There is always an easy path that anyone can follow to pursue a career in atmospheric science, climate science, meteorology, oceanography, climate systems science or earth systems science. The aforementioned path will open a door to various other branches of science. This will give students a major advantage when the time comes when it comes to starting research as honors or PhD students.
All the domains of science, technology, engineering and mathematics are fundamentally grounded on “STEM.” Here are few hints to help aspiring students build a journey from high school to college.
Starting in secondary school, math as well as physics are definitely not substituted, but they are incomplete for themselves. Select other areas such as earth science and the climate, computer science, chemistry and biology. Science, science and science are all at risk. It's probably not read by students who don't like those topics.
University studies and a certificate are necessary for a job in this field. In the following places, degrees leading to these occupations should be rich:
- Math. Especially essential is the analysis of at least the first and possibly second year, including calculus. Many scientists who work in these fields hold a degree in mathematics, some an honor.
- Physics. Physics at least first and likely second year. Most scientists in these fields possess a degree in physics and a degree in honor.
- Computer Science. You're almost definitely going to have to write machine code, so it's useful.
When researching those fields of research, undergraduates may do plenty – a degree in chemistry or an engineering degree, for example.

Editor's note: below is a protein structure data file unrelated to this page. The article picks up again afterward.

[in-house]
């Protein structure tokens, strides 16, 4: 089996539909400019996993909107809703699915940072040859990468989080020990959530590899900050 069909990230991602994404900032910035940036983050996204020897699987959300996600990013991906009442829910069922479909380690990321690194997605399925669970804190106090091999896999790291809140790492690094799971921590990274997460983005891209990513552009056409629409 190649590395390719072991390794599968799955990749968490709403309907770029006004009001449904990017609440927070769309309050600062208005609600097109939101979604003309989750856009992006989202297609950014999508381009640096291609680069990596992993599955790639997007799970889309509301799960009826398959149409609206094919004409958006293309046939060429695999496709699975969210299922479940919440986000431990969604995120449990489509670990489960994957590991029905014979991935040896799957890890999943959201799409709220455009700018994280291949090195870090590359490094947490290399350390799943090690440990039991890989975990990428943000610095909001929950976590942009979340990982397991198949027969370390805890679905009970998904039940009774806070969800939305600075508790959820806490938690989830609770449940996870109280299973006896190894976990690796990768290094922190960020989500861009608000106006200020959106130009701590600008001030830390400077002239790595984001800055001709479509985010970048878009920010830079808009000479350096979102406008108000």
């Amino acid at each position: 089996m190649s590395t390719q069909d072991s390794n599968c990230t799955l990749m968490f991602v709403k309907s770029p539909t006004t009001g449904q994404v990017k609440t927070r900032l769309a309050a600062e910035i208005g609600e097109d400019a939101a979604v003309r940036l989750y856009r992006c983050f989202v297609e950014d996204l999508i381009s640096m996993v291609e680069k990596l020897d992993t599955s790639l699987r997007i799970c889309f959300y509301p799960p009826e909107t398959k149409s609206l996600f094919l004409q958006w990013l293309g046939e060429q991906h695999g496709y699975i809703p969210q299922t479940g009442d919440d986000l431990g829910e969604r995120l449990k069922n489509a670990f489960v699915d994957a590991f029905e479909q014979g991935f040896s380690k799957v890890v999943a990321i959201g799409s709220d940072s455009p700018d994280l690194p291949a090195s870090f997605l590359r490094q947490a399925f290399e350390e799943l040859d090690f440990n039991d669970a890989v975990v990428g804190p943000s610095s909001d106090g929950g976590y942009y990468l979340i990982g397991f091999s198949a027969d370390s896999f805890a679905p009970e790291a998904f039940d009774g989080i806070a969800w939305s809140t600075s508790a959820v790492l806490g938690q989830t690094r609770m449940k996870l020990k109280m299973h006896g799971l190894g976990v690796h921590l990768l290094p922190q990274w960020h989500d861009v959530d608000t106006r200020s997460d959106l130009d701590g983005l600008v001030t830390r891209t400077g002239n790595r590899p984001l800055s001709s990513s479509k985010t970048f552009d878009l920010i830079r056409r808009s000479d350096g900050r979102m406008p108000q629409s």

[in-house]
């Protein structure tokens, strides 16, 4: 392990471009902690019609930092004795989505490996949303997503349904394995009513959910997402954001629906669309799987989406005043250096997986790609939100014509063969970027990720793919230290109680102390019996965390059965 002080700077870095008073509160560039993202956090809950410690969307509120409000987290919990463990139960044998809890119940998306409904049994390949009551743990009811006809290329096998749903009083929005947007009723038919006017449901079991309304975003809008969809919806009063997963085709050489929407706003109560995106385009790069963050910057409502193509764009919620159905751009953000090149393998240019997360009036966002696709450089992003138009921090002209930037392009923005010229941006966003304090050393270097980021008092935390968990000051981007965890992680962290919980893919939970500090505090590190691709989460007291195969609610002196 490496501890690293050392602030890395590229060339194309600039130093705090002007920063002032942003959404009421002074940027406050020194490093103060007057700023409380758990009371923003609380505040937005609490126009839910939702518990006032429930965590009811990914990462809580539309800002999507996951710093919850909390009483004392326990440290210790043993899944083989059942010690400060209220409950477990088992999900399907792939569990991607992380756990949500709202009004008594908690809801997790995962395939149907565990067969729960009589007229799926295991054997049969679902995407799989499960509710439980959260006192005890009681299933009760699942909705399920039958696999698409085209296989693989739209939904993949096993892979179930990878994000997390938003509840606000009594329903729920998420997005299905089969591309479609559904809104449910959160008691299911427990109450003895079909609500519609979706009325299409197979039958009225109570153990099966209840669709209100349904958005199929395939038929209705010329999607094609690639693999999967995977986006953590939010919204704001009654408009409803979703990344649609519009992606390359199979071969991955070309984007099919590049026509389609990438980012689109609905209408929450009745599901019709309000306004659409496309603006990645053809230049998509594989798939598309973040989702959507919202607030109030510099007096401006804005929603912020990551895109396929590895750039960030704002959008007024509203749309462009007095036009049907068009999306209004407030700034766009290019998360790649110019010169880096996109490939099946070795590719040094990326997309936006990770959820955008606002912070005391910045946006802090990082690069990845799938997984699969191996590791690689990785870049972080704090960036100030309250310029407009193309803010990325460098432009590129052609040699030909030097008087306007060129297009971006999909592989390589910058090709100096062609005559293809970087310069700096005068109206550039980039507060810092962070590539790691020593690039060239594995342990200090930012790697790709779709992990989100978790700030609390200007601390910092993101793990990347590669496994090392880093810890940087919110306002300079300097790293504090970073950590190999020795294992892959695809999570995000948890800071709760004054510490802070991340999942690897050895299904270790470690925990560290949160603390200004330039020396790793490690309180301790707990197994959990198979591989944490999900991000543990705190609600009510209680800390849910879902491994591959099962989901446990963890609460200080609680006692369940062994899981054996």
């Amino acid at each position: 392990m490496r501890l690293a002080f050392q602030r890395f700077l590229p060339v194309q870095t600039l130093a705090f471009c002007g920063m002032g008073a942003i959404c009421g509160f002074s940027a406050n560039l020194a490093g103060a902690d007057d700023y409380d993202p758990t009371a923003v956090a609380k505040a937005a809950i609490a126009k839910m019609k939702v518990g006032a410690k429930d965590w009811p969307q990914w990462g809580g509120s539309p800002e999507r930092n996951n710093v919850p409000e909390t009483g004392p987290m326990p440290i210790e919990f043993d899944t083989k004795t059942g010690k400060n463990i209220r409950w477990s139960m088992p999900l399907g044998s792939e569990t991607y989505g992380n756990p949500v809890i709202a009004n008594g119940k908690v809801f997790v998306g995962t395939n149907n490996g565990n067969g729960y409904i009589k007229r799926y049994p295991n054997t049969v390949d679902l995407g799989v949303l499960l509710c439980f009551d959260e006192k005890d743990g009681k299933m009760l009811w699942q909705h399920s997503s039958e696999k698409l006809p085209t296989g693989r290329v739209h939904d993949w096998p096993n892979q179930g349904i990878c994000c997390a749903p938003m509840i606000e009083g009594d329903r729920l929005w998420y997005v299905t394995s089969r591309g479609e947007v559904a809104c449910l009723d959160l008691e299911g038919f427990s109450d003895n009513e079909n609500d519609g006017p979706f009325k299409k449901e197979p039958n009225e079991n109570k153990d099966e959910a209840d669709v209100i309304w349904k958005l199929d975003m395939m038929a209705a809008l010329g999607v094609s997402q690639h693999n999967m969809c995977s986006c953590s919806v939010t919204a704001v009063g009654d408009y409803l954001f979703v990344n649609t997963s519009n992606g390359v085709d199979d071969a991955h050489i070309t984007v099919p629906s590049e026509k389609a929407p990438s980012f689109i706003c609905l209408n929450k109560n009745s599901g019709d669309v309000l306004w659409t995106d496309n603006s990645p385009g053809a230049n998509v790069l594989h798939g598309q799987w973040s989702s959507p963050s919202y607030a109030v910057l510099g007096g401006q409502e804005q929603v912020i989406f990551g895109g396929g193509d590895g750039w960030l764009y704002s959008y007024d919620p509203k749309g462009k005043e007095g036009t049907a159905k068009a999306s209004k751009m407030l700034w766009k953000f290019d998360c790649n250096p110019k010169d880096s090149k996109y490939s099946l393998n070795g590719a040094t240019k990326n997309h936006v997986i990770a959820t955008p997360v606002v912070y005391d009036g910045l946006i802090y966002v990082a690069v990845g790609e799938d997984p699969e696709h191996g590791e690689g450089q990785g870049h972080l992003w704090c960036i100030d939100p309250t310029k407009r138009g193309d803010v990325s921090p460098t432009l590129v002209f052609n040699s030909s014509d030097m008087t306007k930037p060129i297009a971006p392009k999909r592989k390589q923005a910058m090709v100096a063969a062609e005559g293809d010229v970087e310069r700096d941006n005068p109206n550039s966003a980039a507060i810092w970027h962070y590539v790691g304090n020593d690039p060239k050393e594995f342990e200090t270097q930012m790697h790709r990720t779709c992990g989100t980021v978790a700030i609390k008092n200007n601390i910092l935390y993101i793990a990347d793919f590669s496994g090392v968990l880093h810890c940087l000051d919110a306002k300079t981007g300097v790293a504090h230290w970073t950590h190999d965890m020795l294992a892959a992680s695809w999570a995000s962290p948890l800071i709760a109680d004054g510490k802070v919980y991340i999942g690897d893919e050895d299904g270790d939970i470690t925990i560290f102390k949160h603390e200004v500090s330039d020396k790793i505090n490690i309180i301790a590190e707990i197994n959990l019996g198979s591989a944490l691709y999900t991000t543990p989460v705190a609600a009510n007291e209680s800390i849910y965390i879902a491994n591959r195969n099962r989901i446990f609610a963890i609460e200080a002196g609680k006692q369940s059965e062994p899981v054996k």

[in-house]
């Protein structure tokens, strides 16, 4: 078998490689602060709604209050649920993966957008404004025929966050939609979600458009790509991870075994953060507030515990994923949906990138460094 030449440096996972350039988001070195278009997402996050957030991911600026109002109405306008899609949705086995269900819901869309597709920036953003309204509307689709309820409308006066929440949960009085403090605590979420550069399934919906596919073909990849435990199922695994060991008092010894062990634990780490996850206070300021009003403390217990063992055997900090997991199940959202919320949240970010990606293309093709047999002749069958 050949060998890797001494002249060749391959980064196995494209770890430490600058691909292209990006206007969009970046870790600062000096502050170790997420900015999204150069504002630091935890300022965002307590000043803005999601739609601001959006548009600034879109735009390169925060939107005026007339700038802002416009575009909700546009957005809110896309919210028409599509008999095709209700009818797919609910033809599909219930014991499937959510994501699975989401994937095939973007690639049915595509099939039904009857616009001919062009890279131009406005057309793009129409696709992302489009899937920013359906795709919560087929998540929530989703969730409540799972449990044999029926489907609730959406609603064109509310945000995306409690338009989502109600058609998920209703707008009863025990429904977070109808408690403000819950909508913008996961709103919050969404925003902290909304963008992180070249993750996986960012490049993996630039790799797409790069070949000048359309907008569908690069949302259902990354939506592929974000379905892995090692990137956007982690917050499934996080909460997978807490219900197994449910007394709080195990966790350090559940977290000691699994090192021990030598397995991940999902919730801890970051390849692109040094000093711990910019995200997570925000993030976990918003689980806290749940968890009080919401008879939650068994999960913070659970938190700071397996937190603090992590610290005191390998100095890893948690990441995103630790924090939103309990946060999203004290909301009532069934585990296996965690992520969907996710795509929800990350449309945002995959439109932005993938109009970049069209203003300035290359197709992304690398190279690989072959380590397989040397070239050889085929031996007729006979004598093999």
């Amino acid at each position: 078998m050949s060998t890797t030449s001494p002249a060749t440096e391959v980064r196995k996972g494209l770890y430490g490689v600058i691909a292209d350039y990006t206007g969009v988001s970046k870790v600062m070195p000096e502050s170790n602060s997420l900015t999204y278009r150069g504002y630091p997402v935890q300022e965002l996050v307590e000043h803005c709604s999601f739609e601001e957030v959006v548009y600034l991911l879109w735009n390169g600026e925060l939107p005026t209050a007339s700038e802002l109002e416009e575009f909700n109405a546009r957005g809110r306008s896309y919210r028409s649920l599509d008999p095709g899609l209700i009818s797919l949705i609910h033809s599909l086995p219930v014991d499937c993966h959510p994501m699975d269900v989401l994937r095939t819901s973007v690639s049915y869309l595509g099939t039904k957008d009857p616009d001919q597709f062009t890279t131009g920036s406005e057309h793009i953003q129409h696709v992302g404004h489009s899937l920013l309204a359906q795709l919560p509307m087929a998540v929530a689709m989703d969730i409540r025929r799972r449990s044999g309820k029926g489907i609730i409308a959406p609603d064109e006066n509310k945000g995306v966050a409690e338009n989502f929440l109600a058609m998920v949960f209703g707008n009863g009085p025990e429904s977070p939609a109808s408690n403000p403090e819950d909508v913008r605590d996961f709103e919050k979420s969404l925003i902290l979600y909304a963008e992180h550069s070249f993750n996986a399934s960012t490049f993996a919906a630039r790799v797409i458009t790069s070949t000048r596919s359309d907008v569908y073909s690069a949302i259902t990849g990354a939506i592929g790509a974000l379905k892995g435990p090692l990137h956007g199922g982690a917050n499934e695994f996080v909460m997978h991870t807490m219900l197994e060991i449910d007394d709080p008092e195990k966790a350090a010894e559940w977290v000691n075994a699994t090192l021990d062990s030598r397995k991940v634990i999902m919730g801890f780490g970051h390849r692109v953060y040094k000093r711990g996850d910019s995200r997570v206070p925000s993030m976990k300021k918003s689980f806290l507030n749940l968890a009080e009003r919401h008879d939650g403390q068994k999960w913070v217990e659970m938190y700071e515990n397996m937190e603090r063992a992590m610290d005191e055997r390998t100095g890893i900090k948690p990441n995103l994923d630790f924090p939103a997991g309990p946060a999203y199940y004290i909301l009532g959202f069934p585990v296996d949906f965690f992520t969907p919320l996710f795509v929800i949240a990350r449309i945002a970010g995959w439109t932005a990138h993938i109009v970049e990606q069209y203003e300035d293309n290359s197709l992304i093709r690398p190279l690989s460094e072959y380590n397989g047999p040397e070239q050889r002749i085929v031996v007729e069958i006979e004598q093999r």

Some colleges have environmental science, which has adequate roots and a heavy emphasis on quantitative abilities. Many universities deliver meteorological classes, master's or degrees, atmospheric sciences, etc. building on solid mathematical and physics foundations.
The necessary skills can be included in specialized hydrology degrees.
It's not unusual for you to graduate and miss mathematics and physics for the second year. This quick cut is rarely successful in the long run, but this means that there are no other choices that can bring spectacular results. However, it must be noted that it usually takes a second year in undergraduate mathematics and physics to be admitted to the graduate meteorologist program of the Office.
These fields of study are prone to differences of career paths. For instance, the analysis of biology and chemistry may be more relevant if you wish to focus in particular fields – such as areas around carbon cycling. More computer science will be helpful if you choose to develop climate models or model weather prediction. And special fields, like figures, will still prove extremely valuable.
Many citizens, though not all, are honorary or master degrees in meteorology and climate science. Employers of the Australian Antarctic Division, the Meteorology Bureau, government, environmental consulting and so on prefer to like these. Study in these fields may include a PhD, but that always happens a lot later.
Job may also be rather varied and involve the fields of economy, psychology, architecture, urban design and planning, insurance, accounting, financial risk, actuarial, manufacturing, industry, pharmacy, biotechnology, media studies and so on. If students research one, including a little climate science to help connect the selected area with seeking solutions to climate change could be worthwhile.
Search advice, finally. In a region of concern, there's no substitute for a researcher to see what they think.
Students should ask our centre's opinion by contacting Melissa Hart, our graduate director.